Sunday, May 1, 2011


I’ve enjoyed a life-long love affair with libraries all over the world. In fact, it sometimes seems to me that I've lived most of my life in the stacks. For example, as a kid I hauled home armfuls of books on drawing and the history of illustration from the Evanston Public Library. I began writing my first novel, Faith and the Good Thing, in 1972. For that novel I read 80 books on magic and folklore---all of them came, of course, from the library of the college I was attending. The next novel, Oxherding Tale, I began in 1975 when I was working on my doctorate in philosophy at the State University of New York at Stony Brook. After I finished teaching and taking my own classes, I went to the library and speed-read every book on American slavery that they had on their shelves. 
When I wrote Middle Passage, I once again turned to the library in order to immerse myself for six years in the literature of the sea, nautical dictionaries, and even esoteric studies of Cockney slang, which helped me to individuate the language of the sailors on the 19th century slave ship I was writing about. And even before I wrote the first sentence for my last novel, Dreamer, I spent two years at libraries researching the history of the Civil Rights Movement, biographies of Martin Luther King Jr., and critical examinations of his speeches, his sermons, and his intellectual development.  
I mention these examples because my process as a writer has always demanded massive research before and during the creation of a novel or a non-fictional book, and that would have been impossible without the institutions that preserve human culture, thought, and experience in written form.
During the last 30 years I’ve had the pleasure of visiting one of the oldest libraries in Europe, one located in the little Portuguese town of Coimbra, in a small building with no windows so that sunlight would not damage the rows of manuscripts that dated back well before the Middle Ages. In northern Thailand, I walked shoeless through Theravada Buddhist libraries that preserved classic works of Buddhism on palm-leaf scrolls that were at least a millennium-old. And closer to home, in the special collections section of the library at Indiana University, I had the unusual experience of holding in my hands a Buddhist scroll written on parchment. That day, in that library, I had to wear plastic gloves because the ink used a thousand years ago on that scroll had been mixed with poison. The purpose of that was to kill anyone who did not belong to the monastic hierarchy, and to keep spiritual knowledge and wisdom in the hands of a few.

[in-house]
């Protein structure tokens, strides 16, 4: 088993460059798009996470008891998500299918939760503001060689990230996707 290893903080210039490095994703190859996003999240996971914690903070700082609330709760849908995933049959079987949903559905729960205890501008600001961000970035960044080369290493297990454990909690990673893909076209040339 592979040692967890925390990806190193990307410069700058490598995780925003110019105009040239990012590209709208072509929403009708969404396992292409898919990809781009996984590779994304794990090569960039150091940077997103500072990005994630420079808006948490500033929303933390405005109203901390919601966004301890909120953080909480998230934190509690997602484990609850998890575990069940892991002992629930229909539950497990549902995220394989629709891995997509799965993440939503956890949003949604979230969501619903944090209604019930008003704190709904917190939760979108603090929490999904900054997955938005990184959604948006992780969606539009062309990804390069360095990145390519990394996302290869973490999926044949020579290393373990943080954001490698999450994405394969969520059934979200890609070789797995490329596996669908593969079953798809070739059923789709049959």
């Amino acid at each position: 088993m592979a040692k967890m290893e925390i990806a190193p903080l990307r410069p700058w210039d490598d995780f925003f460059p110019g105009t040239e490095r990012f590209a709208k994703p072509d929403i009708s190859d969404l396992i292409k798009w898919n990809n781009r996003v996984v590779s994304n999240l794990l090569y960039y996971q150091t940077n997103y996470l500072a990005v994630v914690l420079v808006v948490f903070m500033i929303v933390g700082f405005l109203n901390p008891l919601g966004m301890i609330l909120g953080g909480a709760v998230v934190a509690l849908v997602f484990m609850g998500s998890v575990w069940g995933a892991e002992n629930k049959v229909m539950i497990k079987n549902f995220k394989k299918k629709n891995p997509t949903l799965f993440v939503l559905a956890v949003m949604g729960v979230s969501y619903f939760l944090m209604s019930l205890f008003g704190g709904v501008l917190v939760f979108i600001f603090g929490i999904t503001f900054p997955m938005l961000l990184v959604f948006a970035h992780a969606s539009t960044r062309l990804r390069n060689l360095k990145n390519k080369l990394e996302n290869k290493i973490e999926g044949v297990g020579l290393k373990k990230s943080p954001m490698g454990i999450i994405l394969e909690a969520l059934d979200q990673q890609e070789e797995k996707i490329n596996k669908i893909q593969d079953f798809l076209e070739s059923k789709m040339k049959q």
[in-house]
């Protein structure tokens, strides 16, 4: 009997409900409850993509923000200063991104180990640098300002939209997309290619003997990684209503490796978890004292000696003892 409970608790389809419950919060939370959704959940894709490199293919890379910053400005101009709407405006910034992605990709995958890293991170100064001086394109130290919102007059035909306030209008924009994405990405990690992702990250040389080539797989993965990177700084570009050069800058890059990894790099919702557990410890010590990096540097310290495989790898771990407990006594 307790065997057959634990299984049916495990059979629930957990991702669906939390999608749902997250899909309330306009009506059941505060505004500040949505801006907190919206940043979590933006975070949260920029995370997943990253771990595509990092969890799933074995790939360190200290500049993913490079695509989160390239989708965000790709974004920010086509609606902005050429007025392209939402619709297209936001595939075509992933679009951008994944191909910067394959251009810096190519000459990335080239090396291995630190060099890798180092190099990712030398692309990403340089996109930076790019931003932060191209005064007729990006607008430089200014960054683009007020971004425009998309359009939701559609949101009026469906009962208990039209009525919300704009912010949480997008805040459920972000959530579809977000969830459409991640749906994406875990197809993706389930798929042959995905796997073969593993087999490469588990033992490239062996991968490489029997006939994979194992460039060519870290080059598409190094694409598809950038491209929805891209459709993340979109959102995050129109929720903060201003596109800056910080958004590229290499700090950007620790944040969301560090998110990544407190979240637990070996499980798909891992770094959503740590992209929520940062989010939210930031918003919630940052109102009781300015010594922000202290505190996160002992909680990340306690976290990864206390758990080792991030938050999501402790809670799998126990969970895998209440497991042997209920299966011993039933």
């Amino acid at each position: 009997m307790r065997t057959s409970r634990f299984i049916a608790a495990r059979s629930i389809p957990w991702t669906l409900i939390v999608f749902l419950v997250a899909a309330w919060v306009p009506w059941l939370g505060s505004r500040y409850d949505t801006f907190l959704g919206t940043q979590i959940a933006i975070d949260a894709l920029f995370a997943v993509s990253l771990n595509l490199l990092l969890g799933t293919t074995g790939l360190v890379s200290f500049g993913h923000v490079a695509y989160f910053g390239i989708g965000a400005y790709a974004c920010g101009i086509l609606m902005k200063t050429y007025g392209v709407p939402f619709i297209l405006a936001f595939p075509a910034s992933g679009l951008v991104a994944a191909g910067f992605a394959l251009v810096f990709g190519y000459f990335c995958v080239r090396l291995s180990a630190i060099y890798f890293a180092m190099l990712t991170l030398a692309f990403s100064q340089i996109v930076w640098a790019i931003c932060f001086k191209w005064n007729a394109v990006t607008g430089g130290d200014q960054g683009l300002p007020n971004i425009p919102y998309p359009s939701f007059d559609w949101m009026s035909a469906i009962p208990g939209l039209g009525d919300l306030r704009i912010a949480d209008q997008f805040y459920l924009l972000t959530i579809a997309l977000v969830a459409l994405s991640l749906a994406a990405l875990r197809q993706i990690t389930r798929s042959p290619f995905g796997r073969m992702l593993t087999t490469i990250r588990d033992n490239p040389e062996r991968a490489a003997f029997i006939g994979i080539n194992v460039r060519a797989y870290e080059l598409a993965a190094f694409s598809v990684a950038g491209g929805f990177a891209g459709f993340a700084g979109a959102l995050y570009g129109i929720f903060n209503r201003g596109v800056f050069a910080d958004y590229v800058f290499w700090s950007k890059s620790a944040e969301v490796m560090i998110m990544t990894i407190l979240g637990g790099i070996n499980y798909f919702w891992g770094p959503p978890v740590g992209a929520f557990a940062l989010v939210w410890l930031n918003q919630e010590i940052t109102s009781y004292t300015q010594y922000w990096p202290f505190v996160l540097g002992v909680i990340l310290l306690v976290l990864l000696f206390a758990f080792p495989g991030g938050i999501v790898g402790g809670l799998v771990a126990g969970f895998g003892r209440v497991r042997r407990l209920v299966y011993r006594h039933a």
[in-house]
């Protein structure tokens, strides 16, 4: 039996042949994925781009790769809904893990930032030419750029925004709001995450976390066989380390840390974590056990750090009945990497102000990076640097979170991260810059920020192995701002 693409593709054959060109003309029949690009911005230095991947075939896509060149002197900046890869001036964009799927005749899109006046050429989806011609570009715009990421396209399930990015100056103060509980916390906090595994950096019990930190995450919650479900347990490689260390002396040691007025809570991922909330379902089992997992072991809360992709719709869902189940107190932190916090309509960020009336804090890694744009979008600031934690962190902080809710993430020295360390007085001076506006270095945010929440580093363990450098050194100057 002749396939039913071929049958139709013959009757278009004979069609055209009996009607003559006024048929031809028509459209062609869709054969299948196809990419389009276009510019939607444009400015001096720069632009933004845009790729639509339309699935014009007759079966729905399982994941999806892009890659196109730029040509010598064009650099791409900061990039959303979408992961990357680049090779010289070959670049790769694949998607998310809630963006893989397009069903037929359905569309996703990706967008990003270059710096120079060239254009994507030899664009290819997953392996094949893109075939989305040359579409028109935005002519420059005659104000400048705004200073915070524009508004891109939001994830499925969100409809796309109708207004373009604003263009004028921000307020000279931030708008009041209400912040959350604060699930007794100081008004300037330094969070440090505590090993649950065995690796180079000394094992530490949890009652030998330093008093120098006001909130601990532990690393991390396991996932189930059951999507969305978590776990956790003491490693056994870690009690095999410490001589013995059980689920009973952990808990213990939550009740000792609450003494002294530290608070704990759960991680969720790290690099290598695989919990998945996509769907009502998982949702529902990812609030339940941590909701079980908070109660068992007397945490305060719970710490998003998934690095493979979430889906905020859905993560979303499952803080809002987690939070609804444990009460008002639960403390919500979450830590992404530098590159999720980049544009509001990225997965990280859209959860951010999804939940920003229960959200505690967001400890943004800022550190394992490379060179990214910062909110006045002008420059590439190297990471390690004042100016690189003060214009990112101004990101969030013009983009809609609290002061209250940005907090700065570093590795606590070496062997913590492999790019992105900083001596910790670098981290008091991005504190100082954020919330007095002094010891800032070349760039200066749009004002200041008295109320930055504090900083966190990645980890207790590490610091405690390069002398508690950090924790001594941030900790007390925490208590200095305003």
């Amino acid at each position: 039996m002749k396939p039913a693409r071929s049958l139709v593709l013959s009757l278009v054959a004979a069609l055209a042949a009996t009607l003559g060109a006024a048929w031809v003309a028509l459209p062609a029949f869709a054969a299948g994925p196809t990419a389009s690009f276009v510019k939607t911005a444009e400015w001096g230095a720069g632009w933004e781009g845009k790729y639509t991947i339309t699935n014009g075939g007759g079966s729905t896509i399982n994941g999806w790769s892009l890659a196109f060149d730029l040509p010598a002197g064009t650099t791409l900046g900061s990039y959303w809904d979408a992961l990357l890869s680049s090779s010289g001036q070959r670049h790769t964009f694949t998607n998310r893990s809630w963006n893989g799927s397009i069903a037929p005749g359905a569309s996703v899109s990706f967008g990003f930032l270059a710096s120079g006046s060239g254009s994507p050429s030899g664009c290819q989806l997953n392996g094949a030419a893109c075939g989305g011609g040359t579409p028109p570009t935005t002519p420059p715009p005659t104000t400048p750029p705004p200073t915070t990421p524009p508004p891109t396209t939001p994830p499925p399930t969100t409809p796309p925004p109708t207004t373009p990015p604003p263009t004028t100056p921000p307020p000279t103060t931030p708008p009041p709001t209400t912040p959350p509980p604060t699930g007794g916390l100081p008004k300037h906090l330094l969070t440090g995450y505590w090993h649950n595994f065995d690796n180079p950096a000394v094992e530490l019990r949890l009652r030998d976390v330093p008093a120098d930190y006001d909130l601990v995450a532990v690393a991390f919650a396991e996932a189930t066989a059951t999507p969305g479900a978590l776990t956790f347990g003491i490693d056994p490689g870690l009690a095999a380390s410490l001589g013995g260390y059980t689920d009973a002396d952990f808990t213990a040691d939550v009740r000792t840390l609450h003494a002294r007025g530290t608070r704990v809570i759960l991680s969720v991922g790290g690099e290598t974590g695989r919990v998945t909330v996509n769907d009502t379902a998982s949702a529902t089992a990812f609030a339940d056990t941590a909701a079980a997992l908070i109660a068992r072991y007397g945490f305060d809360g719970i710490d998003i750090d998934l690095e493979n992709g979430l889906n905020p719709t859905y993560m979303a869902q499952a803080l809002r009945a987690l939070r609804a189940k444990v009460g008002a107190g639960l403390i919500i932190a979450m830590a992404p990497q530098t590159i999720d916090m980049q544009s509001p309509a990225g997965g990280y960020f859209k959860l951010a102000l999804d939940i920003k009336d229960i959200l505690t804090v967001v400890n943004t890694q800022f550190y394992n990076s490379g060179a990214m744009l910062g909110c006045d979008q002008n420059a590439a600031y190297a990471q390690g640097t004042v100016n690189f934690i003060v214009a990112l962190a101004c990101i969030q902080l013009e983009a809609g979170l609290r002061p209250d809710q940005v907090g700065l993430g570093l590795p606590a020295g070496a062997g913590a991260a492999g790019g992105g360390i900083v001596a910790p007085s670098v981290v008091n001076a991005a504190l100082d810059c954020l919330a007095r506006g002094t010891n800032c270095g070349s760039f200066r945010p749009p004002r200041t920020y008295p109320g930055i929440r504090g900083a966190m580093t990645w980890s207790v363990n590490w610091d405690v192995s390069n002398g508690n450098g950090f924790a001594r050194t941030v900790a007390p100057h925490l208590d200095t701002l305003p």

Until the modern era, it was not unusual for people in the East and the West to withhold knowledge from the common man. This was especially true in the United States after slave rebellions like that of Nat Turner and the Stono Rebellion. Black people were whipped if they tried to learn how to read. Whites feared that if slaves could read, they were more likely to come across abolitionist material and rebel. They would read, reflect, and question their situation. So slaves had to be kept illiterate.
In 1832, Alabama enacted a law that fined anyone between $250 and $500 if they tried to educate a slave. In North Carolina in 1835, the public education of black Americans was prohibited. Whites in the slave-holding South also feared black people who could write and therefore communicate with each other. One law in South Carolina said this: “Be it therefore Enacted by the Authority aforesaid, That all and every Person and Persons whatsoever, who shall hereafter teach or cause any slave to be taught to write, or shall use or employ any slave as a Scribe in any Manner of Writing whatsoever, hereafter taught to write, every such offense forfeit the sum of One Hundred Pounds current money.”
So I think there is an intimate relationship between literacy and democracy. Between democracy and the free public library especially, which is one of the finest achievements of this country. Like any American, I complain on April 15. But some things are so essential for a nation to call itself civilized---like libraries---that they require a community's collective support through a contribution from each of us (i.e., taxes). The return on that investment, in both principle and practice (as that relates to a nation's level of literacy), is too great to be measured.

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